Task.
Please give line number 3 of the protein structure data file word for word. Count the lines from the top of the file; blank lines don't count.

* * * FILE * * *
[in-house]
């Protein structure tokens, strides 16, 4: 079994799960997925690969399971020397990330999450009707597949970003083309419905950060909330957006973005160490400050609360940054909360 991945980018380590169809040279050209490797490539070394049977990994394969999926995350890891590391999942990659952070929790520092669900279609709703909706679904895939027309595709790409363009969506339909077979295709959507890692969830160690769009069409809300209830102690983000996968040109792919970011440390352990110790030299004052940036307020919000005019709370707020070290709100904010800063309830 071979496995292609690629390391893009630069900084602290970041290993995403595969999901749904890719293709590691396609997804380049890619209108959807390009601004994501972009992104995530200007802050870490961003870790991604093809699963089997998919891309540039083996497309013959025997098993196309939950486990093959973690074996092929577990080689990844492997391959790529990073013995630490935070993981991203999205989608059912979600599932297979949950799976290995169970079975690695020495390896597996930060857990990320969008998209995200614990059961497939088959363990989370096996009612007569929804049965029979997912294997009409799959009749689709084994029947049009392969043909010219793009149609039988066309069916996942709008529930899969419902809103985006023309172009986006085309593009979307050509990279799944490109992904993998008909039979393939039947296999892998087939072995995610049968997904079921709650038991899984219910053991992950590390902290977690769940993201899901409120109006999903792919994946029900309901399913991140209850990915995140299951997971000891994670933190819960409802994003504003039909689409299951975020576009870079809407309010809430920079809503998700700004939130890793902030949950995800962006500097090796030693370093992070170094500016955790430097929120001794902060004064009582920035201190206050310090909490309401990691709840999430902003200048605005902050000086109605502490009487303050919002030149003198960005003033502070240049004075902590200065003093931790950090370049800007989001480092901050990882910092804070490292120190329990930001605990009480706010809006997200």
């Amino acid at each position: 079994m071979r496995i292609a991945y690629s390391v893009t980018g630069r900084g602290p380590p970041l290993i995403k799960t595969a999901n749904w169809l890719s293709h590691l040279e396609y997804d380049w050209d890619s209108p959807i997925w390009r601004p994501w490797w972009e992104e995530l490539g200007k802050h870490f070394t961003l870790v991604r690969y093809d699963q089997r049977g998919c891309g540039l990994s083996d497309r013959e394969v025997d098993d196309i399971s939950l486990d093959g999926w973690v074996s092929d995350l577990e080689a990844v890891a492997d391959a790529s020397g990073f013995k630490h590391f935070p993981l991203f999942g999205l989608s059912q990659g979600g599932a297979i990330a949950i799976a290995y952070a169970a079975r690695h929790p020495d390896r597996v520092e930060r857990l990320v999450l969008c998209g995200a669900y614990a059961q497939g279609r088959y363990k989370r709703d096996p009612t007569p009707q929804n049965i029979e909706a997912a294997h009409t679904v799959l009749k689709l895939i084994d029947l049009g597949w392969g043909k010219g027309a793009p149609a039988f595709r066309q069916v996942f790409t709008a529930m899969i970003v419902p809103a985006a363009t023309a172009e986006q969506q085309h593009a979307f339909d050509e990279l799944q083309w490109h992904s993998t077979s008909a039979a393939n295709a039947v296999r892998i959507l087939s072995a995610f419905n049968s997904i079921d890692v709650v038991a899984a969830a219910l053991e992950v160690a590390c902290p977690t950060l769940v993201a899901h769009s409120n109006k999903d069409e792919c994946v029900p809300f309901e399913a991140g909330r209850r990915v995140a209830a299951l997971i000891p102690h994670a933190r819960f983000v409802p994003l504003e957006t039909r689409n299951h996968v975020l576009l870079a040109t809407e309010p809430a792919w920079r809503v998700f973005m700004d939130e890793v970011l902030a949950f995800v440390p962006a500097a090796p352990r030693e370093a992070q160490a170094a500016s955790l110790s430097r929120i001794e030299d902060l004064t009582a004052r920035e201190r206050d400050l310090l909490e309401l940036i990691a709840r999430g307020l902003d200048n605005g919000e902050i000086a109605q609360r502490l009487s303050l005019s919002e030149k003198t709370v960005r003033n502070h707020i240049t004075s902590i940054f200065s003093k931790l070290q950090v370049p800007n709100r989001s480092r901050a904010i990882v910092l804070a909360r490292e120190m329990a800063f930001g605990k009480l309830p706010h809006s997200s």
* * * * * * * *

């Amino acid at each position: 079994m071979r496995i292609a991945y690629s390391v893009t980018g630069r900084g602290p380590p970041l290993i995403k799960t595969a999901n749904w169809l890719s293709h590691l040279e396609y997804d380049w050209d890619s209108p959807i997925w390009r601004p994501w490797w972009e992104e995530l490539g200007k802050h870490f070394t961003l870790v991604r690969y093809d699963q089997r049977g998919c891309g540039l990994s083996d497309r013959e394969v025997d098993d196309i399971s939950l486990d093959g999926w973690v074996s092929d995350l577990e080689a990844v890891a492997d391959a790529s020397g990073f013995k630490h590391f935070p993981l991203f999942g999205l989608s059912q990659g979600g599932a297979i990330a949950i799976a290995y952070a169970a079975r690695h929790p020495d390896r597996v520092e930060r857990l990320v999450l969008c998209g995200a669900y614990a059961q497939g279609r088959y363990k989370r709703d096996p009612t007569p009707q929804n049965i029979e909706a997912a294997h009409t679904v799959l009749k689709l895939i084994d029947l049009g597949w392969g043909k010219g027309a793009p149609a039988f595709r066309q069916v996942f790409t709008a529930m899969i970003v419902p809103a985006a363009t023309a172009e986006q969506q085309h593009a979307f339909d050509e990279l799944q083309w490109h992904s993998t077979s008909a039979a393939n295709a039947v296999r892998i959507l087939s072995a995610f419905n049968s997904i079921d890692v709650v038991a899984a969830a219910l053991e992950v160690a590390c902290p977690t950060l769940v993201a899901h769009s409120n109006k999903d069409e792919c994946v029900p809300f309901e399913a991140g909330r209850r990915v995140a209830a299951l997971i000891p102690h994670a933190r819960f983000v409802p994003l504003e957006t039909r689409n299951h996968v975020l576009l870079a040109t809407e309010p809430a792919w920079r809503v998700f973005m700004d939130e890793v970011l902030a949950f995800v440390p962006a500097a090796p352990r030693e370093a992070q160490a170094a500016s955790l110790s430097r929120i001794e030299d902060l004064t009582a004052r920035e201190r206050d400050l310090l909490e309401l940036i990691a709840r999430g307020l902003d200048n605005g919000e902050i000086a109605q609360r502490l009487s303050l005019s919002e030149k003198t709370v960005r003033n502070h707020i240049t004075s902590i940054f200065s003093k931790l070290q950090v370049p800007n709100r989001s480092r901050a904010i990882v910092l804070a909360r490292e120190m329990a800063f930001g605990k009480l309830p706010h809006s997200s």